Anyway, some fans have newfound optimism for Agents of S.H.I.E.L.D. News broke recently that the show would feature Lady Sif, an established Asgardian warrior from the greater MCU. She seems pretty minor to me, but sure. A Marvel show would use Marvel characters. This is a move that makes sense.

What doesn’t make sense is the notion I’ve seen floated that bringing in Marvel Universe inhabitants is somehow the magic elixir needed to restore life to this show. Why would that help? Where does the notion come from that the inclusion of mythology automatically improves storytelling?

Or, let me put this a different way: What about the writing, pacing, production design, or acting of this show is going to improve due to the expanded mythology?

I’ve recently seen this line of thinking pop up a lot regarding another Disney franchise (jeez), Star Wars.

I think we need another clarification: I’ll be proceeding under the common notion that the Prequels are a complete creative misfire. A lot of you know very well that I think this stems from a nearly complete misunderstanding of the whole thing, but we’ll go with the accepted wisdom for our purposes today.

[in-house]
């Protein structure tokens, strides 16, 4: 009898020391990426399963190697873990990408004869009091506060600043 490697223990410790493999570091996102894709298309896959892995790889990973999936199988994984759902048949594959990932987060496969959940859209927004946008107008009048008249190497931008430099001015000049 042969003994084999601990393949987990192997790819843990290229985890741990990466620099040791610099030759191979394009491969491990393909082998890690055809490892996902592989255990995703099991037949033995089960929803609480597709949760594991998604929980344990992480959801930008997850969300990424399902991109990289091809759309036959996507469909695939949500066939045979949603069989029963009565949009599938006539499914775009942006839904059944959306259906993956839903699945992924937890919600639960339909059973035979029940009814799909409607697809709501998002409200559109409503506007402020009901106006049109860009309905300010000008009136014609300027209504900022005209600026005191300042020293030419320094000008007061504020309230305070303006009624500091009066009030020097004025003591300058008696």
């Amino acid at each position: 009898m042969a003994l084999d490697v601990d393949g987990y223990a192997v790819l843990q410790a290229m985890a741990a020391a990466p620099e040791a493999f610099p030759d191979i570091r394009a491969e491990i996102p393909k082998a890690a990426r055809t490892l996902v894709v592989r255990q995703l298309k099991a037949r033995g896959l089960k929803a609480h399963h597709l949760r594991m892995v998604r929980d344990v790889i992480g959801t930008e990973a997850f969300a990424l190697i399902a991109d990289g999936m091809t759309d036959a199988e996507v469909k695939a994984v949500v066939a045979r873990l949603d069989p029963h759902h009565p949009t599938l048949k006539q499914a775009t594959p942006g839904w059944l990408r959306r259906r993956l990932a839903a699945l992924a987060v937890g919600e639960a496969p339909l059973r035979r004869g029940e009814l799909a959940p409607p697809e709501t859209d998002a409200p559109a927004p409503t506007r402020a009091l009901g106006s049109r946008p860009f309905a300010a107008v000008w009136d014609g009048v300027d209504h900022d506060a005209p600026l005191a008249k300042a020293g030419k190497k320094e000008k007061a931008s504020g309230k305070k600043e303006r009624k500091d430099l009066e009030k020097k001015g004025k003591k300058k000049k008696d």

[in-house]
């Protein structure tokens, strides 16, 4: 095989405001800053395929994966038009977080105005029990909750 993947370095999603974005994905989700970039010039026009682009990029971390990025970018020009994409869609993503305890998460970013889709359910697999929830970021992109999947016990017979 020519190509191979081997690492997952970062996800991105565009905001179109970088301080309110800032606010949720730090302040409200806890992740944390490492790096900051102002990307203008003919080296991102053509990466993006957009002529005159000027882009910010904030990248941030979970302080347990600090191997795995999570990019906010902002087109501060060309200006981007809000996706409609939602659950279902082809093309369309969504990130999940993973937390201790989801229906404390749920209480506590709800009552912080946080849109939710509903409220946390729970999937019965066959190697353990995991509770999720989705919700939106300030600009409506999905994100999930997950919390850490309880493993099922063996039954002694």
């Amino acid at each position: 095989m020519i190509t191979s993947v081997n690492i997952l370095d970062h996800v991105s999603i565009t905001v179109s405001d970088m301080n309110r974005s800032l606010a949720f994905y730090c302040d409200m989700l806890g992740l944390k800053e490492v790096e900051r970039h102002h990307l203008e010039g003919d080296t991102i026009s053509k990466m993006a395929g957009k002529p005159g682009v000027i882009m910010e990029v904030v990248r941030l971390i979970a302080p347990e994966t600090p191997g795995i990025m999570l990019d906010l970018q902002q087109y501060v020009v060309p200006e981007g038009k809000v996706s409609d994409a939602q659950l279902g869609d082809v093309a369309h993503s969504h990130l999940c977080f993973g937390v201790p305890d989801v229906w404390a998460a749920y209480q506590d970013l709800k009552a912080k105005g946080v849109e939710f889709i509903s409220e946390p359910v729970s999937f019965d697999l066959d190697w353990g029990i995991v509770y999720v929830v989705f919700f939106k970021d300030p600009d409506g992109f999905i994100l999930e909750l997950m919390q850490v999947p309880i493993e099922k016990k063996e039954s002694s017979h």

After the embarrassment of the Prequel Trilogy, and recent announcement of a frankly preposterous number of upcoming Star Wars movies, a number of fans made it known that what the new movies needed to do to succeed was leave the Skywalker clan behind and work on filling in the corners of the Star Wars Universe. Disney, seemingly, is happily complying by greenlighting a Boba Fett movie, along with God knows what else further down the line.

I should point out, by the way, that “over-explaining things” might be the number one complaint about any prequel attempt, not just the Star Wars ones. Mythology is perhaps best when it’s at the fringes of a story; something the fans can parse and speculate about on their own. The classic stories are usually the things that make us interesting in all that peripheral stuff in the first place.